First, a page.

Jinnbusters, Jinnmasters--what's the difference?

Observations (on both stories):
1) The Iranian regime’s penchant for assimilating ideologically-aligned non-Muslims into its anti-Western, socialist front [see my previous blogpost] does know some limits—such as elevating Citgo’s oil daddy to prophetic status. 
2) Mainline news outlets remain woefully uniformed about basic Islamic doctrines (the idea that the Mahdi/12th Imam, or Jesus, will be “resurrected”).
3) Sean Stone may be sincere, but he’s also sincerely stupid.  He reminds me of a friend I had in graduate school at Ohio State: she was doing a doctorate in Arabic, and announced to me one day “I am a Catholic Muslim” (or perhaps it was “Muslim Catholic”).  “No,” I told her, “you’re simply confused—because Christianity  proclaims Christ crucified and resurrected, while Islam denies both.  Ergo, you cannot logically adhere to both belief systems.”  Despite your claims to the contrary, Mr. Stone—you DID change religions, because Muhammad’s teachings directly contradict the New Testament.
4) Stone’s conspiratorial ramblings about systemic collapse and Satanic powers constitute exactly the sort of mush-headed liberal (and perhaps libertarian) world-view that the IRI is trying to exploit vis-à-vis the West [again, I went over this is detail in my previous blogpost].  And despite Stone’s  logical, historical and theological ignorance, he will influence at least some in our society because his concern for the poor is so obviously “Other” than Christian and so sticks it to The Man/Ruling Class/1%.
5) Stone’s gullibility is stupefying.  If there had been fireballs from heaven that obliterated Merkava tanks, wouldn’t CNN have caught them on tape? If mysterious sword wounds had decimated IDF soldiers, might al-Jazeera or the BBC have noted such? Does he really believe this tripe? Alas, it seems he does.
6) Neither I, nor any of my academic Iranian friends, have ever heard of “jinnmasters” in modern Iran.  Such existed in the past in Islamic areas, but were generally Sufis—as the famous mystic and poet Jalal al-Din Rumi (d. 1273) was said to have been.  But Sufism was forced underground in Iran, first with the Safavid conquest of the 16th century, then more forcefully after the 1979 Revolution (for a host of reasons, most notably the Twelver establishment’s distrust of Sufi shaykhs’ charisma).  So just who is this “jinnmaster” to whom Stone claimed to have spoken?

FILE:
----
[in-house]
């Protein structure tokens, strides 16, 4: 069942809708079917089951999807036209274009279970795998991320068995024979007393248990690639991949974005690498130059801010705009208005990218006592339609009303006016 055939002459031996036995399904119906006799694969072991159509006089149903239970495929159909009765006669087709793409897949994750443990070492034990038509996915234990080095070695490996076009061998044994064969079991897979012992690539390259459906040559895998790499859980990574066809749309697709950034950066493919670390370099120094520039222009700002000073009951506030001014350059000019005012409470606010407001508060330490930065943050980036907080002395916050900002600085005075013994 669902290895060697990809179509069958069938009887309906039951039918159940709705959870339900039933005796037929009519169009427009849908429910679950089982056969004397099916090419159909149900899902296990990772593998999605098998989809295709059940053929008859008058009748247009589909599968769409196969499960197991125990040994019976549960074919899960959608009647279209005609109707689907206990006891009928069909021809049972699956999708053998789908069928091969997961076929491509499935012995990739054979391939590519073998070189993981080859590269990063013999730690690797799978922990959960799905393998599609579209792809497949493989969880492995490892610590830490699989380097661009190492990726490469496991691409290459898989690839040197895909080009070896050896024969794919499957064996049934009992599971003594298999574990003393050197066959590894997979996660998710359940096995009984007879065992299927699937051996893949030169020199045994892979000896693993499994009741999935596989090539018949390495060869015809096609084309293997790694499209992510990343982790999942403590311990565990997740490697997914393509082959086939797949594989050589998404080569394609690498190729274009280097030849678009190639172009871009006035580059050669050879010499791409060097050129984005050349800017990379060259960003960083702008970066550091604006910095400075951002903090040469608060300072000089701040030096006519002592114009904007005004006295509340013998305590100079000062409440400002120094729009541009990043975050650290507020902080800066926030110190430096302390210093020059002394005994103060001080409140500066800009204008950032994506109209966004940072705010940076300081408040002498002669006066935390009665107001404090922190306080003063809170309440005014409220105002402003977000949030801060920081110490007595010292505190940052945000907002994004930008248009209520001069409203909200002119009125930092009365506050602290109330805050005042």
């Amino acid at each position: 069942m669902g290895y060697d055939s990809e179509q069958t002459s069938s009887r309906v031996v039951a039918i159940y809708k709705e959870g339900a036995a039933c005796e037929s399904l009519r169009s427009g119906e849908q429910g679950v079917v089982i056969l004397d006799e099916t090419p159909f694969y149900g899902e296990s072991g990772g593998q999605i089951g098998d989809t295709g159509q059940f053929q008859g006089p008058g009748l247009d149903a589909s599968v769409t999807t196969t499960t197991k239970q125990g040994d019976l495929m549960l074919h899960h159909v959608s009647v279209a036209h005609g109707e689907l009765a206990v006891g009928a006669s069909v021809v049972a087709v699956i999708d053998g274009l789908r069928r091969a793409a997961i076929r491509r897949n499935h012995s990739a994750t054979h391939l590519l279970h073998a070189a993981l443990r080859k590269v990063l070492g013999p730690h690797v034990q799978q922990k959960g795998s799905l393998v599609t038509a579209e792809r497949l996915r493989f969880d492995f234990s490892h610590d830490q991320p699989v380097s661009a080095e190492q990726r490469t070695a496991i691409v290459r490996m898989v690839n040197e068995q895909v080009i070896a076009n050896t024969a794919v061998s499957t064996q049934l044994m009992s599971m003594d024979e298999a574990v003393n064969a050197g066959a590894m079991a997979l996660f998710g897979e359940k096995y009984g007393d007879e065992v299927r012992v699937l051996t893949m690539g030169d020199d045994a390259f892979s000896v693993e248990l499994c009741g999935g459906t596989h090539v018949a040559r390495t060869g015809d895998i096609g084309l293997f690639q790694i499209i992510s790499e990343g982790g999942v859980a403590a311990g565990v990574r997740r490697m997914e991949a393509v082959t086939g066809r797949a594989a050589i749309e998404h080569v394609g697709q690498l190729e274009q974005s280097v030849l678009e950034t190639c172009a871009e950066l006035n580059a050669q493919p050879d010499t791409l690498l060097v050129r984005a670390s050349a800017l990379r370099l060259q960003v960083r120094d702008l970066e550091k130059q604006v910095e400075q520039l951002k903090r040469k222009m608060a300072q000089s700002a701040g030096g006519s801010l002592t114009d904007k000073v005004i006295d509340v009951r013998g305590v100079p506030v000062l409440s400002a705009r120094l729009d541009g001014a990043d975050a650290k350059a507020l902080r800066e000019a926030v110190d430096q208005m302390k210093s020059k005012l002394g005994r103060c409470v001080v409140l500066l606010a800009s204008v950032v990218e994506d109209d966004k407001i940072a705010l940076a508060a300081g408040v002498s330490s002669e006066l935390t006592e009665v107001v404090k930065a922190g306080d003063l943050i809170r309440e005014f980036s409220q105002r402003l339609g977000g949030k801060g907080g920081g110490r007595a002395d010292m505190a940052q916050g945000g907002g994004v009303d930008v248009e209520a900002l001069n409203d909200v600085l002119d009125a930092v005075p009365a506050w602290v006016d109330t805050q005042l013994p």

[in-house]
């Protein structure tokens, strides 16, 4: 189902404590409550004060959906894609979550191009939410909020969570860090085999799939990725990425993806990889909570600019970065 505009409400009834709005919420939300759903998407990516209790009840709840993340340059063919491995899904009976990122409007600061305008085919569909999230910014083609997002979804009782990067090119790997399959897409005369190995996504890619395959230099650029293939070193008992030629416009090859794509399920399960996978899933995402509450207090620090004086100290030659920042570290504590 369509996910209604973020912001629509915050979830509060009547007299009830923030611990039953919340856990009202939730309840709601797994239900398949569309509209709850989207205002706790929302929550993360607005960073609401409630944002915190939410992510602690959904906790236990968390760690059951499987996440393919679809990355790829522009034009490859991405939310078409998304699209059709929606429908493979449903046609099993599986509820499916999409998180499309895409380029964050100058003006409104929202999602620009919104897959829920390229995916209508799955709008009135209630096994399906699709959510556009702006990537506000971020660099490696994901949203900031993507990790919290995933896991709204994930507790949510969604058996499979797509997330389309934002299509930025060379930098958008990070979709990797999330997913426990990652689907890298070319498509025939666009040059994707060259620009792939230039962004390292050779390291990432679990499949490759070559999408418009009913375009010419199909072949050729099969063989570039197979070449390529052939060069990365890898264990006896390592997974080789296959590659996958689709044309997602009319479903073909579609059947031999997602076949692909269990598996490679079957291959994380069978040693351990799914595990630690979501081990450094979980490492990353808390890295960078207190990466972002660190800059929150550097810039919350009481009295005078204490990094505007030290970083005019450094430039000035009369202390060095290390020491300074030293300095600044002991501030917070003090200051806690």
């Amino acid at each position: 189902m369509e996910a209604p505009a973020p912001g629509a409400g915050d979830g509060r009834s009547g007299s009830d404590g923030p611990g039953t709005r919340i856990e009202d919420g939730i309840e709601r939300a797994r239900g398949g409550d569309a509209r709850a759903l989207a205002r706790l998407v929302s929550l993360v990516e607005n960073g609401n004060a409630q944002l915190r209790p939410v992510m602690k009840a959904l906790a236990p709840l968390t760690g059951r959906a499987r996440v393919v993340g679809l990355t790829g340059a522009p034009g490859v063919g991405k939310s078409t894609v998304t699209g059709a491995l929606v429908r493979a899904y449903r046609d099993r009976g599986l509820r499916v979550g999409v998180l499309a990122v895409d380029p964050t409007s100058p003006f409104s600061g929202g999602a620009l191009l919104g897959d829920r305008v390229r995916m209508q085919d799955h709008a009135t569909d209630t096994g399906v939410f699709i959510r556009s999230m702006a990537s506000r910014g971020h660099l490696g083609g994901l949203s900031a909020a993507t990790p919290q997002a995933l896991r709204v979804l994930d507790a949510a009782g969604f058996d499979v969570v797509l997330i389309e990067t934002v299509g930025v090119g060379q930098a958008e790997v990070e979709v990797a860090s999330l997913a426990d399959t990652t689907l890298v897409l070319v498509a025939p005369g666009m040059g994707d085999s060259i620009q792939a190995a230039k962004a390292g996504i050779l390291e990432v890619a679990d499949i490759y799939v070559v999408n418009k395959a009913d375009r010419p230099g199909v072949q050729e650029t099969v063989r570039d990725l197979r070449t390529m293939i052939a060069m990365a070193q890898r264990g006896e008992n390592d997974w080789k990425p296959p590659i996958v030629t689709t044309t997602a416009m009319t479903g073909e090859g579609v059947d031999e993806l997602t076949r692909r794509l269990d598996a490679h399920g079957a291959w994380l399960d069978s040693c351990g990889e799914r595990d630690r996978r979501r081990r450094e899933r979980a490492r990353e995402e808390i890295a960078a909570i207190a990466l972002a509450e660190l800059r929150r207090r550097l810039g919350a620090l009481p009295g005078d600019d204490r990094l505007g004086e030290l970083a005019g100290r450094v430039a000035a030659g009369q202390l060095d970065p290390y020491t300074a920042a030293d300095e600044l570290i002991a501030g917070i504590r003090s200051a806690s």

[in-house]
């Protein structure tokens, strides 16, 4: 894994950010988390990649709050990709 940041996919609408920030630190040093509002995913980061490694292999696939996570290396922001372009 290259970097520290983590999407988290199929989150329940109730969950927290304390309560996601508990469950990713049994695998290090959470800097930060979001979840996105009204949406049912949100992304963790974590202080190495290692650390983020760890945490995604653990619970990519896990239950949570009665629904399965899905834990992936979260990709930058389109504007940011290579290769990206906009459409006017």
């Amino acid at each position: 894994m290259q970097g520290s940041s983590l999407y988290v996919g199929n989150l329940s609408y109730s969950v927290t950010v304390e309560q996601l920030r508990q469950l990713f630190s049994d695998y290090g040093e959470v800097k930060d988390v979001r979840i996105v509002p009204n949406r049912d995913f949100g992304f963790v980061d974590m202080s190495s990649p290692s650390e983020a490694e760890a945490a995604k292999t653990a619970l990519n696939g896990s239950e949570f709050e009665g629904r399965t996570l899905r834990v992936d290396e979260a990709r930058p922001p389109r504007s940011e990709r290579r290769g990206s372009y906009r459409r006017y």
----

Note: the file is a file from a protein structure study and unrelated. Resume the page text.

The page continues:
7) It is somewhat hopeful that Stone refers to Ali’s sword as being one of truth and learning—but that only came after the account of the Mahdi lopping off Israeli arms and dusting Israeli armor, remember. 
8) These two accounts of Shi`a Mahdism--by and life-long Shi`i, Ahmadinejad and a new convert, Stone--really encapsulate the old and new(er) schools of thought on the topic: the former focuses on the Mahdi wielding a sword and slaying Islam's enemies, while the latter is more open to ecumenically incorporating Islamic messianism into its older brother, the Christian brand.  Ironically, however, here we see that it is the new Muslim, Stone, who more forcefully adduces the ancient type of Mahdi; while the old Muslim, Iran's President, appears more willing to engage in a bit of syncretism in the name of politics.
A Persian book on the occult sciences and how to subjugate jinn; wonder if the Mahdi's miraculous, invisible Jew-slaying sword is mentioned?

3:43 pm edt          Comments

Saturday, March 9, 2013

Hugo Just Left Caracas--But Is He Bound for Jamkaran?
As everyone except the low-information voters should know by now, former Venezuelan jefe, er, “President” Hugo Chavez went to that great Comintern in the sky a few days ago.  If there’s a Socialist heaven, Hugo is even now comparing notes on how well he liberated the masses, duped the useful idiots and thwarted the capitalist Yanquis with the likes of Che Guevara, Vladimir Lenin and Saul Alinsky. But according to the President of the Islamic Republic of Iran, Mahmud Ahmadinejad, St. Hugo is breaking bread in the afterlife with two rather less secular figures: Jesus and Muhammad al-Mahdi.  Well, technically, Hugo can only be hanging out with Jesus, since the Mahdi is—according to Twelver Shi`i doctrine going back over a millennium—in a state of ghaybah, “occultation,” and thus not (yet) in heaven with Allah.  (The more populist, albeit crass, Iranian view is that he is literally accessible via a well behind Jamkaran mosque.)
Come, Lord Hugo! 

Ahmadinejad, whose zeal for the return of Imam al-Mahdi exceeds even mainstream Twelver Shi`i expectations, said that “I have no doubt that he [Chavez] will return alongside Jesus Christ and the Mahdi…to establish peace and justice in the world.”  In addition, Iran’s President “supported allegations made by Venezuelan Vice President [now President] Nicolas Maduro, who said shortly before Chavez’s death that he had ‘no doubt’ the country’s enemies [we perfidious Yanquis, of course] had somehow given the leftist leader the cancer from which he eventually died.”  Ahmadinejad “said Chavez was a ‘martyr’ who fell to a ‘suspect illness.’”  Remember: Chavez had visited Iran 13 times, and Ahmadinejad had reciprocated with half-a-dozen trips to Venezuela in the last eight years.
Ahmadinejad’s rather heretical statements did not go uncriticized.  Ayatollah Ahmad Khatami (no relation to the former President), an influential member of the Majlis-i Khobregan-i Rahbari—the “Assembly of Experts of Leadership” which chooses and oversees the Supreme Leader—rebuked Ahmadinejad for claims that were “not appropriate” and for “exaggeration.”  Khatami was even understated in his criticism, cosidering that there are no eschatological hadiths (Sunni or Shi`i) which mention a Venezuelan Catholic coming on the clouds of heaven with the Muslim dynamic duo.